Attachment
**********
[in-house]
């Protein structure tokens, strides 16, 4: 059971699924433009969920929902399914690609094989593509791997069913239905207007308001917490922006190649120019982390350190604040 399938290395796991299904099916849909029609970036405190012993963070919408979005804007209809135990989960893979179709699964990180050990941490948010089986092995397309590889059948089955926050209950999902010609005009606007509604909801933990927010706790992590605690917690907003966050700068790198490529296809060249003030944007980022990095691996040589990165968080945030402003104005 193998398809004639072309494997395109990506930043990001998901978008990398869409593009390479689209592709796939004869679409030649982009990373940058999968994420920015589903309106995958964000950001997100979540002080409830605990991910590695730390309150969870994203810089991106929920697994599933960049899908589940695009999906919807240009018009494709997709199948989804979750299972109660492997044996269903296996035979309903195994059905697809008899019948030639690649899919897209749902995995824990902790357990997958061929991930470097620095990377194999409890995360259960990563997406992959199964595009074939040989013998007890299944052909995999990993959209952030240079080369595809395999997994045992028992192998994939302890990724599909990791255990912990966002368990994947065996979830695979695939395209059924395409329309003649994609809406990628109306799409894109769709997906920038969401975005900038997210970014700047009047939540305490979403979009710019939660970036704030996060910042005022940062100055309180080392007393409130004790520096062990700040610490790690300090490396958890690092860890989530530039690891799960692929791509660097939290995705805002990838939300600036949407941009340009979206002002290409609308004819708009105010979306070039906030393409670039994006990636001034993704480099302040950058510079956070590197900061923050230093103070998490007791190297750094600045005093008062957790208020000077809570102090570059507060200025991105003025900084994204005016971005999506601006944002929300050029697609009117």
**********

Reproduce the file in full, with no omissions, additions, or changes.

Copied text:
[in-house]
């Protein structure tokens, strides 16, 4: 059971699924433009969920929902399914690609094989593509791997069913239905207007308001917490922006190649120019982390350190604040 399938290395796991299904099916849909029609970036405190012993963070919408979005804007209809135990989960893979179709699964990180050990941490948010089986092995397309590889059948089955926050209950999902010609005009606007509604909801933990927010706790992590605690917690907003966050700068790198490529296809060249003030944007980022990095691996040589990165968080945030402003104005 193998398809004639072309494997395109990506930043990001998901978008990398869409593009390479689209592709796939004869679409030649982009990373940058999968994420920015589903309106995958964000950001997100979540002080409830605990991910590695730390309150969870994203810089991106929920697994599933960049899908589940695009999906919807240009018009494709997709199948989804979750299972109660492997044996269903296996035979309903195994059905697809008899019948030639690649899919897209749902995995824990902790357990997958061929991930470097620095990377194999409890995360259960990563997406992959199964595009074939040989013998007890299944052909995999990993959209952030240079080369595809395999997994045992028992192998994939302890990724599909990791255990912990966002368990994947065996979830695979695939395209059924395409329309003649994609809406990628109306799409894109769709997906920038969401975005900038997210970014700047009047939540305490979403979009710019939660970036704030996060910042005022940062100055309180080392007393409130004790520096062990700040610490790690300090490396958890690092860890989530530039690891799960692929791509660097939290995705805002990838939300600036949407941009340009979206002002290409609308004819708009105010979306070039906030393409670039994006990636001034993704480099302040950058510079956070590197900061923050230093103070998490007791190297750094600045005093008062957790208020000077809570102090570059507060200025991105003025900084994204005016971005999506601006944002929300050029697609009117």